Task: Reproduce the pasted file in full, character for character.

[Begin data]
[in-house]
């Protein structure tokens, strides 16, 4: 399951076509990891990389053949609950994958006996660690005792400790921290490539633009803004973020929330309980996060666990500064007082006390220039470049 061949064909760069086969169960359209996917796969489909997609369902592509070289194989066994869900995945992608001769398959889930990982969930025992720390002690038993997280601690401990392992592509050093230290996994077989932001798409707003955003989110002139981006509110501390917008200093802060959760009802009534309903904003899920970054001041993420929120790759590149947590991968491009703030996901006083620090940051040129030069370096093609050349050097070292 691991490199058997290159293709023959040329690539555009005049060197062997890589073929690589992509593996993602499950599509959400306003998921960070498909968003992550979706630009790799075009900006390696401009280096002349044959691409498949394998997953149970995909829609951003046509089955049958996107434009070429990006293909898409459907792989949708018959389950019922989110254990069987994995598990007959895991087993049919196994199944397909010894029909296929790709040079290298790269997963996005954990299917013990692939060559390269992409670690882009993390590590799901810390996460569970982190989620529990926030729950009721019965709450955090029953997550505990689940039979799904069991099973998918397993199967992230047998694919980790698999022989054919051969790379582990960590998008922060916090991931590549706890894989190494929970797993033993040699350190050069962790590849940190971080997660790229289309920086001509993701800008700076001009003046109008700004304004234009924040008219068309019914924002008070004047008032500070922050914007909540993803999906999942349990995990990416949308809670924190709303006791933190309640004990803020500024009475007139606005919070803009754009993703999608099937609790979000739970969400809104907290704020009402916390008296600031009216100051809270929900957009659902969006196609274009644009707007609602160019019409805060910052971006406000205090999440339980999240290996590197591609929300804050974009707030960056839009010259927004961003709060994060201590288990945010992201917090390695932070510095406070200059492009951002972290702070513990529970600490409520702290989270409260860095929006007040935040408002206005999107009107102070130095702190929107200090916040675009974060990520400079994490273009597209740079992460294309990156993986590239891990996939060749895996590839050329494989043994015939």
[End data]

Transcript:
[in-house]
């Protein structure tokens, strides 16, 4: 399951076509990891990389053949609950994958006996660690005792400790921290490539633009803004973020929330309980996060666990500064007082006390220039470049 061949064909760069086969169960359209996917796969489909997609369902592509070289194989066994869900995945992608001769398959889930990982969930025992720390002690038993997280601690401990392992592509050093230290996994077989932001798409707003955003989110002139981006509110501390917008200093802060959760009802009534309903904003899920970054001041993420929120790759590149947590991968491009703030996901006083620090940051040129030069370096093609050349050097070292 691991490199058997290159293709023959040329690539555009005049060197062997890589073929690589992509593996993602499950599509959400306003998921960070498909968003992550979706630009790799075009900006390696401009280096002349044959691409498949394998997953149970995909829609951003046509089955049958996107434009070429990006293909898409459907792989949708018959389950019922989110254990069987994995598990007959895991087993049919196994199944397909010894029909296929790709040079290298790269997963996005954990299917013990692939060559390269992409670690882009993390590590799901810390996460569970982190989620529990926030729950009721019965709450955090029953997550505990689940039979799904069991099973998918397993199967992230047998694919980790698999022989054919051969790379582990960590998008922060916090991931590549706890894989190494929970797993033993040699350190050069962790590849940190971080997660790229289309920086001509993701800008700076001009003046109008700004304004234009924040008219068309019914924002008070004047008032500070922050914007909540993803999906999942349990995990990416949308809670924190709303006791933190309640004990803020500024009475007139606005919070803009754009993703999608099937609790979000739970969400809104907290704020009402916390008296600031009216100051809270929900957009659902969006196609274009644009707007609602160019019409805060910052971006406000205090999440339980999240290996590197591609929300804050974009707030960056839009010259927004961003709060994060201590288990945010992201917090390695932070510095406070200059492009951002972290702070513990529970600490409520702290989270409260860095929006007040935040408002206005999107009107102070130095702190929107200090916040675009974060990520400079994490273009597209740079992460294309990156993986590239891990996939060749895996590839050329494989043994015939």